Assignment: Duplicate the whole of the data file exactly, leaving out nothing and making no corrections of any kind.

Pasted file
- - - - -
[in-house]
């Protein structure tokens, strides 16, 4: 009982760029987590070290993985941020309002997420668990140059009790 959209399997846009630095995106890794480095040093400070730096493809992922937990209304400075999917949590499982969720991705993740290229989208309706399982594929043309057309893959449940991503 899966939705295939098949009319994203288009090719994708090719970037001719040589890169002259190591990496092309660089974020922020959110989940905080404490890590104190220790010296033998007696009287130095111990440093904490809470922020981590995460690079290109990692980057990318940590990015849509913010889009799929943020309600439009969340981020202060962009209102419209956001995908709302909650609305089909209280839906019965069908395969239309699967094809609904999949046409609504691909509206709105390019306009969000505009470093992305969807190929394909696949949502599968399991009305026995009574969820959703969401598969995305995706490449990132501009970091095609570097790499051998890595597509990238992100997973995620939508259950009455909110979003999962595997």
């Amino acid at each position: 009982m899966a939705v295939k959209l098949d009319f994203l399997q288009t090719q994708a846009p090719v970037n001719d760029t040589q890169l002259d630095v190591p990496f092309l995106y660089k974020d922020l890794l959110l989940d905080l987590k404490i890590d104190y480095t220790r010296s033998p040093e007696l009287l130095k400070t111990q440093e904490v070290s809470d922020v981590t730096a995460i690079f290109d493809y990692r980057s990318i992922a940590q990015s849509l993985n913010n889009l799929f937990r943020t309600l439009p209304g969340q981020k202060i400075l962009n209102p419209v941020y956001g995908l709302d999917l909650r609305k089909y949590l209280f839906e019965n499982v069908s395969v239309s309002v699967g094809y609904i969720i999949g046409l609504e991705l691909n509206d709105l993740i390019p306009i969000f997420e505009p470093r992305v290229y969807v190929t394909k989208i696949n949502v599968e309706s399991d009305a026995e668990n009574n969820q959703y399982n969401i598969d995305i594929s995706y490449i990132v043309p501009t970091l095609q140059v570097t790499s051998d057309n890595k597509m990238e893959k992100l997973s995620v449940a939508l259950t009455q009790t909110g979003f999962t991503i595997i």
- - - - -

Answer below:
[in-house]
């Protein structure tokens, strides 16, 4: 009982760029987590070290993985941020309002997420668990140059009790 959209399997846009630095995106890794480095040093400070730096493809992922937990209304400075999917949590499982969720991705993740290229989208309706399982594929043309057309893959449940991503 899966939705295939098949009319994203288009090719994708090719970037001719040589890169002259190591990496092309660089974020922020959110989940905080404490890590104190220790010296033998007696009287130095111990440093904490809470922020981590995460690079290109990692980057990318940590990015849509913010889009799929943020309600439009969340981020202060962009209102419209956001995908709302909650609305089909209280839906019965069908395969239309699967094809609904999949046409609504691909509206709105390019306009969000505009470093992305969807190929394909696949949502599968399991009305026995009574969820959703969401598969995305995706490449990132501009970091095609570097790499051998890595597509990238992100997973995620939508259950009455909110979003999962595997």
């Amino acid at each position: 009982m899966a939705v295939k959209l098949d009319f994203l399997q288009t090719q994708a846009p090719v970037n001719d760029t040589q890169l002259d630095v190591p990496f092309l995106y660089k974020d922020l890794l959110l989940d905080l987590k404490i890590d104190y480095t220790r010296s033998p040093e007696l009287l130095k400070t111990q440093e904490v070290s809470d922020v981590t730096a995460i690079f290109d493809y990692r980057s990318i992922a940590q990015s849509l993985n913010n889009l799929f937990r943020t309600l439009p209304g969340q981020k202060i400075l962009n209102p419209v941020y956001g995908l709302d999917l909650r609305k089909y949590l209280f839906e019965n499982v069908s395969v239309s309002v699967g094809y609904i969720i999949g046409l609504e991705l691909n509206d709105l993740i390019p306009i969000f997420e505009p470093r992305v290229y969807v190929t394909k989208i696949n949502v599968e309706s399991d009305a026995e668990n009574n969820q959703y399982n969401i598969d995305i594929s995706y490449i990132v043309p501009t970091l095609q140059v570097t790499s051998d057309n890595k597509m990238e893959k992100l997973s995620v449940a939508l259950t009455q009790t909110g979003f999962t991503i595997i």